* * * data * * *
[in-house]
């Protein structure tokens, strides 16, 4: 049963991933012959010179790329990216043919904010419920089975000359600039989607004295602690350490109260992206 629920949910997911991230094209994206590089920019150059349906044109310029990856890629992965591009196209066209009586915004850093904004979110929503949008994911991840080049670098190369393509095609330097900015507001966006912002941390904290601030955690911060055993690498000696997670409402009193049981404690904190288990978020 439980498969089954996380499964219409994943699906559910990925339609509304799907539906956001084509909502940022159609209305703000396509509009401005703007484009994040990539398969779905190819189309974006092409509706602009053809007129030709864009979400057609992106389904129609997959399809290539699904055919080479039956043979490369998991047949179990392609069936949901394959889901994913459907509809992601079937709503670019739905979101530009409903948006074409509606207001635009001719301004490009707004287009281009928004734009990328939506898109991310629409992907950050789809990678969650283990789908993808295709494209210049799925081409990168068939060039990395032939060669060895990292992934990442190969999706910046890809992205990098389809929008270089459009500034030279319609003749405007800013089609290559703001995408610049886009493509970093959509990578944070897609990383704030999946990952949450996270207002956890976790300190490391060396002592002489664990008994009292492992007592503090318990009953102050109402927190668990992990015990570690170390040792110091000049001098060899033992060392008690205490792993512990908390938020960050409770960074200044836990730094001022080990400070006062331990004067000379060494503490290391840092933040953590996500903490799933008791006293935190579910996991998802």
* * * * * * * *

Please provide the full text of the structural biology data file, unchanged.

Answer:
[in-house]
């Protein structure tokens, strides 16, 4: 049963991933012959010179790329990216043919904010419920089975000359600039989607004295602690350490109260992206 629920949910997911991230094209994206590089920019150059349906044109310029990856890629992965591009196209066209009586915004850093904004979110929503949008994911991840080049670098190369393509095609330097900015507001966006912002941390904290601030955690911060055993690498000696997670409402009193049981404690904190288990978020 439980498969089954996380499964219409994943699906559910990925339609509304799907539906956001084509909502940022159609209305703000396509509009401005703007484009994040990539398969779905190819189309974006092409509706602009053809007129030709864009979400057609992106389904129609997959399809290539699904055919080479039956043979490369998991047949179990392609069936949901394959889901994913459907509809992601079937709503670019739905979101530009409903948006074409509606207001635009001719301004490009707004287009281009928004734009990328939506898109991310629409992907950050789809990678969650283990789908993808295709494209210049799925081409990168068939060039990395032939060669060895990292992934990442190969999706910046890809992205990098389809929008270089459009500034030279319609003749405007800013089609290559703001995408610049886009493509970093959509990578944070897609990383704030999946990952949450996270207002956890976790300190490391060396002592002489664990008994009292492992007592503090318990009953102050109402927190668990992990015990570690170390040792110091000049001098060899033992060392008690205490792993512990908390938020960050409770960074200044836990730094001022080990400070006062331990004067000379060494503490290391840092933040953590996500903490799933008791006293935190579910996991998802």